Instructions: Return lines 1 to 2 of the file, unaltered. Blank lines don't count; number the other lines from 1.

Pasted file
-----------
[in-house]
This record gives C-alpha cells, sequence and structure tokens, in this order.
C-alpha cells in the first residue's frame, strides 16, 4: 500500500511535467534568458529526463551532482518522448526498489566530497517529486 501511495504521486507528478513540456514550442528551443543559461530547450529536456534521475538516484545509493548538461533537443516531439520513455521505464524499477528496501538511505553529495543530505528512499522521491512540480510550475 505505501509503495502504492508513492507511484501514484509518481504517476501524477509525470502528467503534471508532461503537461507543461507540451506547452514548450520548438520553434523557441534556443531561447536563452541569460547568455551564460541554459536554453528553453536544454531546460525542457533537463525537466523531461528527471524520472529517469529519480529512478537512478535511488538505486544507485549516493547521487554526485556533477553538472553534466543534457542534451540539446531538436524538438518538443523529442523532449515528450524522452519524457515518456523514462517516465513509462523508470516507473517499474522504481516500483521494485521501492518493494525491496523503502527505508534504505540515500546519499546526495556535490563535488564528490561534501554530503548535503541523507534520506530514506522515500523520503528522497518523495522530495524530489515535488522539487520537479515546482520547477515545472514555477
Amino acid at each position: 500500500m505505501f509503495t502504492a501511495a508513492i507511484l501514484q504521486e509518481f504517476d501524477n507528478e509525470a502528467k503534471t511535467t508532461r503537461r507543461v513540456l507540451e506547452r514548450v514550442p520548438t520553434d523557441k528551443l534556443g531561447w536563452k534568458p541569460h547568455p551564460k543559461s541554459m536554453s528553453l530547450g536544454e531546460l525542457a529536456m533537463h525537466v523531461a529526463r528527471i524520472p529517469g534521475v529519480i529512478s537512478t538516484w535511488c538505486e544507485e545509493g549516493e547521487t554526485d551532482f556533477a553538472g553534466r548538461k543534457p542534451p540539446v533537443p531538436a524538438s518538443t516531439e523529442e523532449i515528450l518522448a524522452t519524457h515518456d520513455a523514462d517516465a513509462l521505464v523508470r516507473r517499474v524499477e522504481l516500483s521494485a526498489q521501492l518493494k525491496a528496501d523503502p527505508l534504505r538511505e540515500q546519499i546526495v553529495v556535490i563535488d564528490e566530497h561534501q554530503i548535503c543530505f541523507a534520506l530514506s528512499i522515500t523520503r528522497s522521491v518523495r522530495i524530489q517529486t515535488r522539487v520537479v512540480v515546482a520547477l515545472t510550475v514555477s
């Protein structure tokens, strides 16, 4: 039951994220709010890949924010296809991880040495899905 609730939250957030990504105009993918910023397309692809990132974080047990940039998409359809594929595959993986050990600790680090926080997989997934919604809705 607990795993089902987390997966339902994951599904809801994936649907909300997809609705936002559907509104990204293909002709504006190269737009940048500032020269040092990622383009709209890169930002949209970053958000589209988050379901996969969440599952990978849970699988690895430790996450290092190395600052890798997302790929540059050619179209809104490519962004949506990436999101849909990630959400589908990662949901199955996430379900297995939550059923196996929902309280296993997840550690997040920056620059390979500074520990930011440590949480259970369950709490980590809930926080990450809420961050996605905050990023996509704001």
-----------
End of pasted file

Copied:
[in-house]
This record gives C-alpha cells, sequence and structure tokens, in this order.